If the inequalities revealed in the Race Disparity Audit are to be tackled, Government departments must have clear and measurable plans for improving the consistency and robustness of the data and turning it into a set of cross-government priorities for action, says a new report from the Women and Equalities Committee. Contributor Maria Miller MP – Women and Equalities Committee.
The Audit, launched in 2016 by the Prime Minister, examined racial disparities in public services and across Government – with the intention of influencing policy to solve the problems found. The initial findings can be seen on the ground-breaking Ethnicity Facts and Figures website.
In its report published today, the Committee finds that the ability of the Audit to lead to tangible change is put at risk by a lack of consistency in how data is collected across Government. Some datasets are detailed but the categories used to collect information vary widely. This makes it difficult to analyse and reach conclusions on what action needs to be taken.
The report finds that without consistent information too many government departments will remain ignorant of the uncomfortable truths they are responsible for tackling. MPs conclude that urgent action is needed to improve the collection of ethnicity data. The Cabinet Office must build on its good work on the Audit by becoming the central driver in ensuring that each. Department delivers on its responsibilities. Only by doing this will the Prime Minister’s commitment to tackling injustice be realised.
Chair of the Women and Equalities Committee, Maria Miller MP, said: “We strongly commend the principle and sound intentions of the Race Disparity Audit. As the Prime Minister has said herself, it has helped expose many uncomfortable truths. However, the picture at present is that data collection across different areas of government and public services is inconsistent, not properly joined up and in some cases just isn’t happening. That isn’t good enough.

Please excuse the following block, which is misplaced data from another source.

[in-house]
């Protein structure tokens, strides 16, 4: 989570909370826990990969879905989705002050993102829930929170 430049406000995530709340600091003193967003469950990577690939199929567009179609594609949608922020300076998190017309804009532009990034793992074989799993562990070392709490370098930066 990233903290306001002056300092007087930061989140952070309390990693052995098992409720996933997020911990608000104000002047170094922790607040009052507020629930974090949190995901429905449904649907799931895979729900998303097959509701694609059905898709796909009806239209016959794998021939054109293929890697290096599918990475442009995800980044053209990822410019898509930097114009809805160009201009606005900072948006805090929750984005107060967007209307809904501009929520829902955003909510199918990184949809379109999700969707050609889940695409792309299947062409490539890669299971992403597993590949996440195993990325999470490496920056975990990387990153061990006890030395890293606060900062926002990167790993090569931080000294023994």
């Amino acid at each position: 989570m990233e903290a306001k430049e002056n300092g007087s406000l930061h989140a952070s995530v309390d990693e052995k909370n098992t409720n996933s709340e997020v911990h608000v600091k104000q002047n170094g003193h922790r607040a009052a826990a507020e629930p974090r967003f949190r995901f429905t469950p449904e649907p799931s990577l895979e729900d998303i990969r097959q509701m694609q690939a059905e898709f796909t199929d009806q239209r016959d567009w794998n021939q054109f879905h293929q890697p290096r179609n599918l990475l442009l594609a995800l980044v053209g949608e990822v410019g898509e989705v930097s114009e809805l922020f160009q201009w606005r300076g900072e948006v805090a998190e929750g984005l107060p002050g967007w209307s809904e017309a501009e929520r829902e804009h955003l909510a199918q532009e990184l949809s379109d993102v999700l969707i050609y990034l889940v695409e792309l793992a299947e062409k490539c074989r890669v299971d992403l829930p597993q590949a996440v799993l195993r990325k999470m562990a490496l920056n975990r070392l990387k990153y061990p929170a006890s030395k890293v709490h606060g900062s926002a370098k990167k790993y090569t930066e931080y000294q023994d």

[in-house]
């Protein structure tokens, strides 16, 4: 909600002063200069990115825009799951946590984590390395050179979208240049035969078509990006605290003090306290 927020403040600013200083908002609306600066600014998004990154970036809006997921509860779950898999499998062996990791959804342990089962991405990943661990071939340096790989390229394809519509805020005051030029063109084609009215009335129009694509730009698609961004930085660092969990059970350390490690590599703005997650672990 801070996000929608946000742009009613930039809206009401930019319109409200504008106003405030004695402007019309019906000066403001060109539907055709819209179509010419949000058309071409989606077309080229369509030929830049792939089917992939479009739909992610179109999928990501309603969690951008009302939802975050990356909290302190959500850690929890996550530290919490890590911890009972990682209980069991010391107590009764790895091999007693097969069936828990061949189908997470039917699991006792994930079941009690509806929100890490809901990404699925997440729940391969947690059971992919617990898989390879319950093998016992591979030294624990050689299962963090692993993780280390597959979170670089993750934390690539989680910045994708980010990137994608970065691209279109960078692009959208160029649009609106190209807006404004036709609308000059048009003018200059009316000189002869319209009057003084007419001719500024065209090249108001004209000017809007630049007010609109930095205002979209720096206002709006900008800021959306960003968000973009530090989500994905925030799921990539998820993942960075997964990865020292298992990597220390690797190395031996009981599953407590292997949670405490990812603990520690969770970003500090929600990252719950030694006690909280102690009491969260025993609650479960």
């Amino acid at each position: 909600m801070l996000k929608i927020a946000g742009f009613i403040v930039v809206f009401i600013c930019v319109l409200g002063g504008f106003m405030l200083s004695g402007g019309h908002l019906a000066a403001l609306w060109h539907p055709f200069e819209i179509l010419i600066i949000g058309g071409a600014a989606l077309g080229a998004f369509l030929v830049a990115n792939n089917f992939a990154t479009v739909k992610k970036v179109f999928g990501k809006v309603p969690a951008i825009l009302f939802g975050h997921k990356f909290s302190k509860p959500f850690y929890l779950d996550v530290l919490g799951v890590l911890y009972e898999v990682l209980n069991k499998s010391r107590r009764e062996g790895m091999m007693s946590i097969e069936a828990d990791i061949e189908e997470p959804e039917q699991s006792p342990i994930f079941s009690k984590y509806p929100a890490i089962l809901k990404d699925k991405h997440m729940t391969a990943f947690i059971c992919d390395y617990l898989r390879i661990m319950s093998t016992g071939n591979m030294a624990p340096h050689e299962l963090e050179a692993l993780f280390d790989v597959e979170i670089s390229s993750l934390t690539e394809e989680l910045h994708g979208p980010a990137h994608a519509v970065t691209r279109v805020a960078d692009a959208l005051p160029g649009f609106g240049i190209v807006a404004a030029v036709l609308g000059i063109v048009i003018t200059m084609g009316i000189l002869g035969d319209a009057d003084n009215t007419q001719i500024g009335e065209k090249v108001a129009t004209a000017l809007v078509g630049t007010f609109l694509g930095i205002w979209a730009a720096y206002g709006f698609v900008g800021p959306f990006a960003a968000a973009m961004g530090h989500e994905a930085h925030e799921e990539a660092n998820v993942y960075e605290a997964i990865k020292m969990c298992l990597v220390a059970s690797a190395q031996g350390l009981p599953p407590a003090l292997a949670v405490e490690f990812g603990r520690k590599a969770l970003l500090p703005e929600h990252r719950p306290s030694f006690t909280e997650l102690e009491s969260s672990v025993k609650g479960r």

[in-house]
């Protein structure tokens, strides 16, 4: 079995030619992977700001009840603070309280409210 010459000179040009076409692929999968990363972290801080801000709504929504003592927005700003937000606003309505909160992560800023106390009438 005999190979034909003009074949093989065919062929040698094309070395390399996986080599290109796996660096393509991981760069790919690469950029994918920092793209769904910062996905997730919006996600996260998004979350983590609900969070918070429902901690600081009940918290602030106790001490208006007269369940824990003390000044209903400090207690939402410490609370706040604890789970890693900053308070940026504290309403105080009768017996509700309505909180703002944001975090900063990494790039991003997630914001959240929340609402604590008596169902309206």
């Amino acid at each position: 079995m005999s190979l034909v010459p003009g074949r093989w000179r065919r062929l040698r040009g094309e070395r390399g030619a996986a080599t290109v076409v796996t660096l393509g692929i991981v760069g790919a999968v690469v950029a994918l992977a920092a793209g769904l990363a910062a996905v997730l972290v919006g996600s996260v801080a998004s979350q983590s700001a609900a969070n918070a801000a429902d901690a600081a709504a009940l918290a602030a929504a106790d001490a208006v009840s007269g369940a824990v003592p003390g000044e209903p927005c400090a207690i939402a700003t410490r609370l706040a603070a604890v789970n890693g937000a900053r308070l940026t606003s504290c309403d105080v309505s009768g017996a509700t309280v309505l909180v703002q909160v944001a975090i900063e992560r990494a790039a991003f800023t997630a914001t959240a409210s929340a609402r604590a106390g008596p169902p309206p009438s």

“We look forward to seeing the results of the ‘explain or change’ analysis that is being conducted by individual departments. But we need co-ordinated action, and it needs to come from the top. Ministers must review and build upon what they have started if their laudable aim of tackling injustice is to be realised.”
Key recommendations: Efforts should be made to ensure that data is robust enough to be comparable, including over time and that regional variations can be seen. In future, the Government should consider including non-governmental sources of data.
The Government, led by the Cabinet Office, should adopt the same categories as are used in the Census as the minimum standard for data collection on ethnicity across Government departments to ensure this happens in all official data sets.
The Equality and Human Rights Commission and the Office for National Statistics should work together to provide updated guidance for public bodies, service providers and employers on how to collect consistent ethnicity data and how public-sector bodies should use that data to assess their compliance with the Public Sector Equality Duty.
The Government produce an action plan to improve the consistency and robustness of the data it collects based on ethnicity, to be implemented within 12 months. In the longer term, the Government should ensure that key data can be disaggregated to allow factors such as gender, age, region, socio-economic status and religion and belief to be considered alongside race and ethnicity.
A cross-government race equality strategy should be developed. This strategy should formalise the role of the Cabinet Office and the inter-ministerial group in enforcement, co-ordination and oversight of Government departmental plans to close the disparities revealed in the Audit.